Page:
True, we live in a fallen world—Jesus is well aware of that—and so it would be naive to assume we will not run up against genuine evil that may in fact be out to destroy us.  But the point is that even those who engage in evil are also God’s creatures, living with a fallen nature, no different than you and I before Jesus breathed his risen life into our dead spirit. Kingdom thinking requires that we stop seeing other people, even our enemies, as people we can degrade or judge. Just like us, they are beings in need of God’s grace. This is at least part of the meaning of our Baptismal Covenant when we say that we will, with the help of God “seek and serve Christ in all persons” and that we will likewise “respect the dignity of every human being.” No exception is made in this promise for those that may differ from us or for those we may prefer not to associate with for whatever reason.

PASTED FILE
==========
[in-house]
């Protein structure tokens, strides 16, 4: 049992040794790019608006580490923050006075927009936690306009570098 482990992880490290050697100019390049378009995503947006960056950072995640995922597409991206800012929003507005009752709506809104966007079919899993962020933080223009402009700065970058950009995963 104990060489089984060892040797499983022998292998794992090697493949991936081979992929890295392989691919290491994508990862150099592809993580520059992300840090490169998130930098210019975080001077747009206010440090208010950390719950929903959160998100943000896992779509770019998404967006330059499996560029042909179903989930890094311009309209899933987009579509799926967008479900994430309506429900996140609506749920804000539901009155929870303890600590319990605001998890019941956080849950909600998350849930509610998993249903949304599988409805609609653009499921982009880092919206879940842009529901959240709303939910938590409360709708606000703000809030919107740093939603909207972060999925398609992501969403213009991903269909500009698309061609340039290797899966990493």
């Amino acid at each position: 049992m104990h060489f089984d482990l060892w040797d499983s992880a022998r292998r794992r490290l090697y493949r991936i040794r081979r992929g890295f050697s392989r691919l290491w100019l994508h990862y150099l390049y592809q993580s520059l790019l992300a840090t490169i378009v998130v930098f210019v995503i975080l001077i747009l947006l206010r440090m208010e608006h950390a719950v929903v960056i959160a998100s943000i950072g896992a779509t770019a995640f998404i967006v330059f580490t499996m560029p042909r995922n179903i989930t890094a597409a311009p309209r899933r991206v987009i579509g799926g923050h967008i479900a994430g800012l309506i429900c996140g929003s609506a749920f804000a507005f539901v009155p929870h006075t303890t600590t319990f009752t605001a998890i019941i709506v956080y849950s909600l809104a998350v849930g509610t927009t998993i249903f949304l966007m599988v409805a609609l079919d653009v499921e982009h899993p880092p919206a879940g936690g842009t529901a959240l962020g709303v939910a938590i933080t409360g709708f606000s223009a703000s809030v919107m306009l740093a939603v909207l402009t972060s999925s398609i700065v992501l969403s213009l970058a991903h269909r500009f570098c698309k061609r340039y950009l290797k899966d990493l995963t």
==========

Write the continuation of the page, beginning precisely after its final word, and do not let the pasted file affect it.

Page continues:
C. S. Lewis explains in his book Mere Christianity that we are all eternal beings. For Lewis, the question is not whether or not we will live forever. The question is where each of us will spend eternity: in the kingdom of heaven or within the power of hell. The reality is that we have far more people in our lives who annoy us than real enemies to our health and well-being. God’s will for us includes the chance for our enemies—and even those who merely annoy us— may come into the kingdom of God because of the redemptive work of Jesus, regardless of how we feel about it. In reality, they enter the same way we do—despite our sins, despite our own weaknesses and imperfections; despite the evil we have done against others.